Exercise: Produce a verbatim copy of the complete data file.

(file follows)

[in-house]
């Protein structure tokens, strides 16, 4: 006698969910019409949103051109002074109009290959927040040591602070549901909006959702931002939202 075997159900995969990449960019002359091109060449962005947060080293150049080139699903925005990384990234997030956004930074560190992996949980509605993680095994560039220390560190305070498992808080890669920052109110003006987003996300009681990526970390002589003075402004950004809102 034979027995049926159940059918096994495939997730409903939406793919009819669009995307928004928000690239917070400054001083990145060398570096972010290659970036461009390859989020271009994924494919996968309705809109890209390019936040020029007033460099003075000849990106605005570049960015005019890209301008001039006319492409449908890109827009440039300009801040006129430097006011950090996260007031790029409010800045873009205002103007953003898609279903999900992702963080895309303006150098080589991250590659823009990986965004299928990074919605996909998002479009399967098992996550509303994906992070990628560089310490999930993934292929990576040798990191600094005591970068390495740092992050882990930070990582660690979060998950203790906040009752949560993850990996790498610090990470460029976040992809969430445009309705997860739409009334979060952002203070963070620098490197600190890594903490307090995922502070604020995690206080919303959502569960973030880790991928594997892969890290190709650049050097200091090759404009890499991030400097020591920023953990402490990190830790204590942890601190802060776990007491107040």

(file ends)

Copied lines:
[in-house]
């Protein structure tokens, strides 16, 4: 006698969910019409949103051109002074109009290959927040040591602070549901909006959702931002939202 075997159900995969990449960019002359091109060449962005947060080293150049080139699903925005990384990234997030956004930074560190992996949980509605993680095994560039220390560190305070498992808080890669920052109110003006987003996300009681990526970390002589003075402004950004809102 034979027995049926159940059918096994495939997730409903939406793919009819669009995307928004928000690239917070400054001083990145060398570096972010290659970036461009390859989020271009994924494919996968309705809109890209390019936040020029007033460099003075000849990106605005570049960015005019890209301008001039006319492409449908890109827009440039300009801040006129430097006011950090996260007031790029409010800045873009205002103007953003898609279903999900992702963080895309303006150098080589991250590659823009990986965004299928990074919605996909998002479009399967098992996550509303994906992070990628560089310490999930993934292929990576040798990191600094005591970068390495740092992050882990930070990582660690979060998950203790906040009752949560993850990996790498610090990470460029976040992809969430445009309705997860739409009334979060952002203070963070620098490197600190890594903490307090995922502070604020995690206080919303959502569960973030880790991928594997892969890290190709650049050097200091090759404009890499991030400097020591920023953990402490990190830790204590942890601190802060776990007491107040």